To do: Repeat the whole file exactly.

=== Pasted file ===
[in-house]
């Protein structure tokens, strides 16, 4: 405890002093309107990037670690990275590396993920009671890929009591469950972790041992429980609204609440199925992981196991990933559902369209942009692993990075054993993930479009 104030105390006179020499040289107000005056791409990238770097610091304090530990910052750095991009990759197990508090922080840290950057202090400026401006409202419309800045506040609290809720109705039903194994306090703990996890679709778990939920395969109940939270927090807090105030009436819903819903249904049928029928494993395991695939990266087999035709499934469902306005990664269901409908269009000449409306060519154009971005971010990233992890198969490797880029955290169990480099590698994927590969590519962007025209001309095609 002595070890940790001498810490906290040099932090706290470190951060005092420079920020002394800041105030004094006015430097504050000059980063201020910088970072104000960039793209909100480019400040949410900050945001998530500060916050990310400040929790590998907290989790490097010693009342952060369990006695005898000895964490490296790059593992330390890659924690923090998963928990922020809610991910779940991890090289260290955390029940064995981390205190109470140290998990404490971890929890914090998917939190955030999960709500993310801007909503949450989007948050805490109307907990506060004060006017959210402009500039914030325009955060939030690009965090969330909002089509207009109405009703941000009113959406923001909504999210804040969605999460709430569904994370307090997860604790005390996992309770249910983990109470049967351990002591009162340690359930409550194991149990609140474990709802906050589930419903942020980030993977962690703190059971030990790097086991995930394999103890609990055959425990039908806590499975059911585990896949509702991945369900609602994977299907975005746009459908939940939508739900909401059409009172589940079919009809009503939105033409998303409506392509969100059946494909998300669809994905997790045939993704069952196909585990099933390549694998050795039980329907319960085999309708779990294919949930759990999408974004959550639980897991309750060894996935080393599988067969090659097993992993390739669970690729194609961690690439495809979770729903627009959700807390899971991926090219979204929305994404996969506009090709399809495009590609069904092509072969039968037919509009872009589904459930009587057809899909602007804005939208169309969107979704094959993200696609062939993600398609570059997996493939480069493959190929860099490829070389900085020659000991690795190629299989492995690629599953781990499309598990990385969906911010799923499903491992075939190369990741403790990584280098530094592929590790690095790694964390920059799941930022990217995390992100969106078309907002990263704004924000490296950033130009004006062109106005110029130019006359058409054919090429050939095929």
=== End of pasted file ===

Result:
[in-house]
């Protein structure tokens, strides 16, 4: 405890002093309107990037670690990275590396993920009671890929009591469950972790041992429980609204609440199925992981196991990933559902369209942009692993990075054993993930479009 104030105390006179020499040289107000005056791409990238770097610091304090530990910052750095991009990759197990508090922080840290950057202090400026401006409202419309800045506040609290809720109705039903194994306090703990996890679709778990939920395969109940939270927090807090105030009436819903819903249904049928029928494993395991695939990266087999035709499934469902306005990664269901409908269009000449409306060519154009971005971010990233992890198969490797880029955290169990480099590698994927590969590519962007025209001309095609 002595070890940790001498810490906290040099932090706290470190951060005092420079920020002394800041105030004094006015430097504050000059980063201020910088970072104000960039793209909100480019400040949410900050945001998530500060916050990310400040929790590998907290989790490097010693009342952060369990006695005898000895964490490296790059593992330390890659924690923090998963928990922020809610991910779940991890090289260290955390029940064995981390205190109470140290998990404490971890929890914090998917939190955030999960709500993310801007909503949450989007948050805490109307907990506060004060006017959210402009500039914030325009955060939030690009965090969330909002089509207009109405009703941000009113959406923001909504999210804040969605999460709430569904994370307090997860604790005390996992309770249910983990109470049967351990002591009162340690359930409550194991149990609140474990709802906050589930419903942020980030993977962690703190059971030990790097086991995930394999103890609990055959425990039908806590499975059911585990896949509702991945369900609602994977299907975005746009459908939940939508739900909401059409009172589940079919009809009503939105033409998303409506392509969100059946494909998300669809994905997790045939993704069952196909585990099933390549694998050795039980329907319960085999309708779990294919949930759990999408974004959550639980897991309750060894996935080393599988067969090659097993992993390739669970690729194609961690690439495809979770729903627009959700807390899971991926090219979204929305994404996969506009090709399809495009590609069904092509072969039968037919509009872009589904459930009587057809899909602007804005939208169309969107979704094959993200696609062939993600398609570059997996493939480069493959190929860099490829070389900085020659000991690795190629299989492995690629599953781990499309598990990385969906911010799923499903491992075939190369990741403790990584280098530094592929590790690095790694964390920059799941930022990217995390992100969106078309907002990263704004924000490296950033130009004006062109106005110029130019006359058409054919090429050939095929």